Plaque Psoriasis

Plaque psoriasis: An immune-mediated disease that affects nearly 1 million Canadians1

Knee of a plaque psoriasis patient. Plaques extend from right above knee to directly beneath it

~90% of people with psoriasis have plaque psoriasis, characterized by…

Elbow of a patient showing raised, red areas of skin.
Raised, red areas of skin covered with a silver or white layer of dead skin cells1
Which may have more greyish, purplish, or brownish tones in people with non-Caucasian skin2
Scalp of a plaque psoriasis patient with dryness and scaling.
And can appear on any area of the body, but most often appear on the scalp, knees, elbows, trunk, and limbs1

These plaques are often itchy and sometimes painful. Plaques in certain anatomical areas—including the face, elbows and knees, scalp, genitals, and intertriginous areas (psoriasis in areas of skin-to-skin contact)—present particular treatment challenges.1

Canadian Survey Insights

Uncovering the impact of psoriasis symptoms

Psoriasis symptoms can range between mild, moderate, and severe. However, these symptoms aren’t just physical and can have a substantial negative emotional impact and affect quality of life as well.3

Results of a survey conducted by the Canadian Psoriasis Network and the Canadian Association of Psoriasis Patients*,4

When asked to select all the personal attributes experienced over the past few years, respondents selected the following attributes the most:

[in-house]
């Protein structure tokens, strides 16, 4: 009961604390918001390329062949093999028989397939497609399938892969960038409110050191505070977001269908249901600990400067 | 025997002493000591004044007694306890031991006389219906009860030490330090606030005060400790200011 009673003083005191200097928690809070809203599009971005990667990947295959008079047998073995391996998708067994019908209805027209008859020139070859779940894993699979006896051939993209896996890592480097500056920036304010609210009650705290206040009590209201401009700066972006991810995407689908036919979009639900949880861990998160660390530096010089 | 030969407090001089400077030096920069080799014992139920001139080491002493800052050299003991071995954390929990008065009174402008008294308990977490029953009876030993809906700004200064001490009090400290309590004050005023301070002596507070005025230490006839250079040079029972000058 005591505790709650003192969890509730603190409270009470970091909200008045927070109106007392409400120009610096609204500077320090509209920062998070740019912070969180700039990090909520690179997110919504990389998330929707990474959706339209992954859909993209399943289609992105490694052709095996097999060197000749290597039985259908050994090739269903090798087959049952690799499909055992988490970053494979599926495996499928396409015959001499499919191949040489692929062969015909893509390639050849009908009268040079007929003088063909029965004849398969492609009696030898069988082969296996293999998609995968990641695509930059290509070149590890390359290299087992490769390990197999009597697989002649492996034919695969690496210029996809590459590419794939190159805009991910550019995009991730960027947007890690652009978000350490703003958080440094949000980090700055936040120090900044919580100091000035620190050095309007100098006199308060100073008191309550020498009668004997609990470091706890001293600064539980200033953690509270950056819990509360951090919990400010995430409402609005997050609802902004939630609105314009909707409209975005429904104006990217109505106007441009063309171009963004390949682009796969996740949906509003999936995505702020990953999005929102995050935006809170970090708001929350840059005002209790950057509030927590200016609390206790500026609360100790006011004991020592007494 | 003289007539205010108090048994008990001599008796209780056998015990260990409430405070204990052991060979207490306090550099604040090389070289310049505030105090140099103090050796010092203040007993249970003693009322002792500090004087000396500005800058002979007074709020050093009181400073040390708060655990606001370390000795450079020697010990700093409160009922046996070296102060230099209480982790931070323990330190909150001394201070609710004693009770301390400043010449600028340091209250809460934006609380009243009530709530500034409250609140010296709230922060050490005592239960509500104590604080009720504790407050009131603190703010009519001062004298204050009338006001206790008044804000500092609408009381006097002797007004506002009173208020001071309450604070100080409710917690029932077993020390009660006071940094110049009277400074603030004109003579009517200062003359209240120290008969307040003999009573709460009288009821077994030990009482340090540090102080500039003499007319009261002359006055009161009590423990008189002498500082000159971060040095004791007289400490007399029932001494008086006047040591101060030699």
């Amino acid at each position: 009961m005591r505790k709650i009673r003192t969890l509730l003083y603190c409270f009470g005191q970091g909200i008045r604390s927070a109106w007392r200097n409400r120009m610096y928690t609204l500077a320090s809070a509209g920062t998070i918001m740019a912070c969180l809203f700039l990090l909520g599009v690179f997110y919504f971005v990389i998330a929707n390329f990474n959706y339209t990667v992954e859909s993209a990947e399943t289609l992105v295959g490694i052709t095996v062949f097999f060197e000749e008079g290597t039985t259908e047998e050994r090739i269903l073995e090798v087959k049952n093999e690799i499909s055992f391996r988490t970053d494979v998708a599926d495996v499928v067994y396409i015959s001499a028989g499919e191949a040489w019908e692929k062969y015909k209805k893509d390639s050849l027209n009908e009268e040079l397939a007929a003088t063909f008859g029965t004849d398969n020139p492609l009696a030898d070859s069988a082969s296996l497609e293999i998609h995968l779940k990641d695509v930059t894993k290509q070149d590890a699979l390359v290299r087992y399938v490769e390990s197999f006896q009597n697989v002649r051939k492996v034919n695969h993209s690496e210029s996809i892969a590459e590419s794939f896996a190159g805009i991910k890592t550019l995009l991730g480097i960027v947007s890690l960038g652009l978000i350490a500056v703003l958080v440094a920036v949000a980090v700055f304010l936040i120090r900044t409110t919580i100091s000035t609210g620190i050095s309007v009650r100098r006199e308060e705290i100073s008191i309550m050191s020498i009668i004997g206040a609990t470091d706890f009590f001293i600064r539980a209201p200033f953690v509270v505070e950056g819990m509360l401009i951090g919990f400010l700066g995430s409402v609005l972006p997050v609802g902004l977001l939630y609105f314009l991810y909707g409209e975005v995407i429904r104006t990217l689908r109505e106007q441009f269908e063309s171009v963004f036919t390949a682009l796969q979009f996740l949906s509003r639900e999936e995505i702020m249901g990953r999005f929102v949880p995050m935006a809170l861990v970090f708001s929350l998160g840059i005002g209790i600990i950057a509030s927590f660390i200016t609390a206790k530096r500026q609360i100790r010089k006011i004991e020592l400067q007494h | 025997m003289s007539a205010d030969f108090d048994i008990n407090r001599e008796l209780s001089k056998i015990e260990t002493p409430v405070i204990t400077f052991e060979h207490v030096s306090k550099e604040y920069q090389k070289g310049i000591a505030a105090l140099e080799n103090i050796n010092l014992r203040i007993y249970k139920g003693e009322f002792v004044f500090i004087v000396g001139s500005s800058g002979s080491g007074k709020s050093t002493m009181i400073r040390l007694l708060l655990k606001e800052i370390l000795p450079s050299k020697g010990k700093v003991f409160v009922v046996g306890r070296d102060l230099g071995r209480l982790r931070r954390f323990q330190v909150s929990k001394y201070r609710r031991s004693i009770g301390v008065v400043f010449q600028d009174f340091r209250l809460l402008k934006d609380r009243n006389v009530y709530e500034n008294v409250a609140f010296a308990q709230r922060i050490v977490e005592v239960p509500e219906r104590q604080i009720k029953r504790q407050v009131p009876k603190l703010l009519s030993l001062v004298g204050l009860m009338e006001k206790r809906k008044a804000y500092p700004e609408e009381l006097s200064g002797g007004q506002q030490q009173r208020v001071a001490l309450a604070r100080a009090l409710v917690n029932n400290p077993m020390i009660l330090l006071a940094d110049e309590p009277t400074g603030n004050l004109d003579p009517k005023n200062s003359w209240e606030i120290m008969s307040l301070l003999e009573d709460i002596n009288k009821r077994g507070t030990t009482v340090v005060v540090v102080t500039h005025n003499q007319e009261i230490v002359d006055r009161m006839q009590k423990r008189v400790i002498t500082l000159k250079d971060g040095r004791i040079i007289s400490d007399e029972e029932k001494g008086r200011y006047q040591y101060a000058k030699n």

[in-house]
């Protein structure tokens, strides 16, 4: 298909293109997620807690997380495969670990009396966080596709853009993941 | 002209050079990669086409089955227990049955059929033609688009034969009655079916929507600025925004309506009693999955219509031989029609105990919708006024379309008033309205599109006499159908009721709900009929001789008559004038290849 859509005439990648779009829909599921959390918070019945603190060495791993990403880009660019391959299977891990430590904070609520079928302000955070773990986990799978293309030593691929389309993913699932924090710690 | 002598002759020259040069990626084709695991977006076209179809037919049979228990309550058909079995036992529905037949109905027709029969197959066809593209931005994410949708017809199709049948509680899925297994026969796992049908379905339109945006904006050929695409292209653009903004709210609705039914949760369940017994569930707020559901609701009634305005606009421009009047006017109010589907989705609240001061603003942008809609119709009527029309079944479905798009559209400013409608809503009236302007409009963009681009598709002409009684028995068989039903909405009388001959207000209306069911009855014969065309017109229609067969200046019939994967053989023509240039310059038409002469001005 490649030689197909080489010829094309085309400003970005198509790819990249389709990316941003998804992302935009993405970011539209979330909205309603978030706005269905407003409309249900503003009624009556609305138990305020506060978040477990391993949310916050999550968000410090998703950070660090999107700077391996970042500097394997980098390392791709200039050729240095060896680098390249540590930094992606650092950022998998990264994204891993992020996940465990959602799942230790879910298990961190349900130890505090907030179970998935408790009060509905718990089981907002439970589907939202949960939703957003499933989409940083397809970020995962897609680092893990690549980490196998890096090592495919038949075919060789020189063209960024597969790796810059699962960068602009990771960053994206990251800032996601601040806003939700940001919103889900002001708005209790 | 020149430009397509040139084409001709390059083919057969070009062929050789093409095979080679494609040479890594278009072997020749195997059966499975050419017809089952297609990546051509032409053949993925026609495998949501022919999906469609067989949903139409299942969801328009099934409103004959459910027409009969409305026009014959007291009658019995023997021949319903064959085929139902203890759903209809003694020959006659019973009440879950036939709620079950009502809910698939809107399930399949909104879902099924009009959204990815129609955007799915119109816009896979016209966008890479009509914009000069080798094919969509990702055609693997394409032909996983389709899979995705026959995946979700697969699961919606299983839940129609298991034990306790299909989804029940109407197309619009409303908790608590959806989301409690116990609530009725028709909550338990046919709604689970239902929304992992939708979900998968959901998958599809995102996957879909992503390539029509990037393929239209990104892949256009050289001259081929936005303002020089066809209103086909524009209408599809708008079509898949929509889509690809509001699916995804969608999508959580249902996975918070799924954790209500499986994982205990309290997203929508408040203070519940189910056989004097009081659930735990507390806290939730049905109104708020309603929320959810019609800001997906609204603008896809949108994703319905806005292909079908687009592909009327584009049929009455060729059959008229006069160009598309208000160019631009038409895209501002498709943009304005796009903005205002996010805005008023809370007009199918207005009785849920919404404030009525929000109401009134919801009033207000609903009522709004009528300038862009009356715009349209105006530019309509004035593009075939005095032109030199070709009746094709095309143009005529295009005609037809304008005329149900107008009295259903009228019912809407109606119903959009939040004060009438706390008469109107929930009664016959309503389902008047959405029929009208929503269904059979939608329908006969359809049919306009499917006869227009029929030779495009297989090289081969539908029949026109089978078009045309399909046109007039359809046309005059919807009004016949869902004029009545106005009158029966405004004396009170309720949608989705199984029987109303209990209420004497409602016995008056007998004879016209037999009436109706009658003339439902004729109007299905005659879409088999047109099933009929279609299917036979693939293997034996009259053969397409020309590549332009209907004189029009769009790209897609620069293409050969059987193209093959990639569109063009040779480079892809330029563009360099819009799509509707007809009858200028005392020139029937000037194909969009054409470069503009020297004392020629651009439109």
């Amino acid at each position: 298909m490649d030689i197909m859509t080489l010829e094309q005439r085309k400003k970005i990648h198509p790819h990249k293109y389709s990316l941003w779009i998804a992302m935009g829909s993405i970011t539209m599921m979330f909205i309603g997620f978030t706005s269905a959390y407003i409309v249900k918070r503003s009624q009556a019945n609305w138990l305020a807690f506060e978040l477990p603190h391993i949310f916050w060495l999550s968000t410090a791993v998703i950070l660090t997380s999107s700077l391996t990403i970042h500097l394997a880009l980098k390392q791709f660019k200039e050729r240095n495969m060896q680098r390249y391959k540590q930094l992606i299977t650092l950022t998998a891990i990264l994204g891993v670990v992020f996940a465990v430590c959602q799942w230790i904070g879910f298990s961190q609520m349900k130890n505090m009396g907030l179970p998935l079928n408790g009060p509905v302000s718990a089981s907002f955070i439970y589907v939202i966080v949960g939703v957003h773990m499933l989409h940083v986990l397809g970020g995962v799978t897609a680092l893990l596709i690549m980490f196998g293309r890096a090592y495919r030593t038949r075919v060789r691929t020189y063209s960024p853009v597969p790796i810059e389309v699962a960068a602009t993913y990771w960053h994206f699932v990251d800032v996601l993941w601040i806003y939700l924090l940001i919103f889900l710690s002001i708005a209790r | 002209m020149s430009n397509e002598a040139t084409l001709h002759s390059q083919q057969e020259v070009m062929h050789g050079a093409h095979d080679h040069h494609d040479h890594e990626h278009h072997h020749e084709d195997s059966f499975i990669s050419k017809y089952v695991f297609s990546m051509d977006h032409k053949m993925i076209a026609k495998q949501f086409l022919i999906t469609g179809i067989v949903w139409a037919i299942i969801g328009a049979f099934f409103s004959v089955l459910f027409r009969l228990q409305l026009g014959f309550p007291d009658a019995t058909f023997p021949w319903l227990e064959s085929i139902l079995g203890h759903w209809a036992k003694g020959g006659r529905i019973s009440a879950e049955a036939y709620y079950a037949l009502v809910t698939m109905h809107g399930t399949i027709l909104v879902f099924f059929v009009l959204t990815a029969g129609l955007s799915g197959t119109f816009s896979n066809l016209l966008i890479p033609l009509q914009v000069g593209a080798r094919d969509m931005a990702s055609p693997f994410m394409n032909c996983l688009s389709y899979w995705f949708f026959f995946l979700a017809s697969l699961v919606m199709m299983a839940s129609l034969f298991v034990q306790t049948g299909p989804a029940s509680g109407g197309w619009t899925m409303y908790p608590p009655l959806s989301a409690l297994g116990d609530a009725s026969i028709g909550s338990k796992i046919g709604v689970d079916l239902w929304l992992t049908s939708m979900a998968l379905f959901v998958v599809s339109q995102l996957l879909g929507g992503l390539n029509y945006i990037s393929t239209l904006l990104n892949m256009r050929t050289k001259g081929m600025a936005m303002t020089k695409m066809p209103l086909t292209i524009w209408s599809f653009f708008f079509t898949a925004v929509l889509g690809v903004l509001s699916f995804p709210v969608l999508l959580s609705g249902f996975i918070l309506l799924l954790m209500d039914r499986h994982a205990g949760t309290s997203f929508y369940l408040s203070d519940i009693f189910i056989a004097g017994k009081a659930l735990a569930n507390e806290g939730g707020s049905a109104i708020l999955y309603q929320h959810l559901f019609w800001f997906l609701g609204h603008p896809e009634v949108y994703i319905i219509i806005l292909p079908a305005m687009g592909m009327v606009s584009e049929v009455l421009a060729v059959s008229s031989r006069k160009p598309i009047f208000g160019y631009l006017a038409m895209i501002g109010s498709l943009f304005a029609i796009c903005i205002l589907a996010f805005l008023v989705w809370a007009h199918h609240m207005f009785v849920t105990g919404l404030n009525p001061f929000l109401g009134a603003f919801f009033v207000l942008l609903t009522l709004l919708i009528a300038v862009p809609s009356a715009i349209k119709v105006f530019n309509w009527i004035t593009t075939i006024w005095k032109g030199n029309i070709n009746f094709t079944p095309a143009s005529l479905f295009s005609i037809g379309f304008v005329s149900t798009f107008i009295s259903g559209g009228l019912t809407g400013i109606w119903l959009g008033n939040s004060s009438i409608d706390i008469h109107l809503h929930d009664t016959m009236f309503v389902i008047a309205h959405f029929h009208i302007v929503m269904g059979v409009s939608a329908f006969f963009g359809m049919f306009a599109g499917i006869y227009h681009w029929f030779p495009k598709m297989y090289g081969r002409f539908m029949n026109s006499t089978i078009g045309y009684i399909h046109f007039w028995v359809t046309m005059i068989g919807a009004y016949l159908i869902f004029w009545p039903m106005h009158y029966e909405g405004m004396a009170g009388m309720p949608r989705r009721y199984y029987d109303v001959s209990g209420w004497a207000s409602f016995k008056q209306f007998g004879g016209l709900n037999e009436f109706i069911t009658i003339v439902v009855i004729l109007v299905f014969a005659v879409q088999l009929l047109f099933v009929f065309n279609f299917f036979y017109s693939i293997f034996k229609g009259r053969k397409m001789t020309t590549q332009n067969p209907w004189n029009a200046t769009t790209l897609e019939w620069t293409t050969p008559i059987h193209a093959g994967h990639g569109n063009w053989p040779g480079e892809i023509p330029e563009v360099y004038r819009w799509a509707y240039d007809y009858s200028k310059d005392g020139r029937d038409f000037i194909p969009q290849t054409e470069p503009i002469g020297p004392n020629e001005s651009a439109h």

Negative effect
on daily life
Lack of
Interrupted or
lost sleep
Avoiding intimacy

*The Journey to Stability Survey was open from September 15 to November 8, 2017. Online surveys were completed by 286 English and 36 French respondents, with the majority (96.5%) being adults living with psoriasis. The survey findings only represent the experiences of Canadians who responded. There was no accompanying educational material provided to respondents, so any limitations in their own knowledge (e.g. about new treatments like biologics or biosimilars) were not addressed. In addition, sample bias is possible as people dealing with issues related to their psoriasis may be more apt to respond to such a survey rather than people who have achieved greater control over their condition.


  1. Canadian Dermatology Association. Psoriasis. Available from: Accessed February 17, 2023.
  2. Canadian Association of Psoriasis Patients. Psoriasis: Symptoms. Available from: Accessed February 17, 2023.
  3. Bhosle MJ, Kulkarni A, Feldman SR, et al. Quality of life in patients with psoriasis. Health Qual Life Outcomes. 2006;4:35.
  4. Canadian Association of Psoriasis Patients and Canadian Psoriasis Network. Psoriasis: Journey to Stability. Available from: Accessed February 17, 2023.

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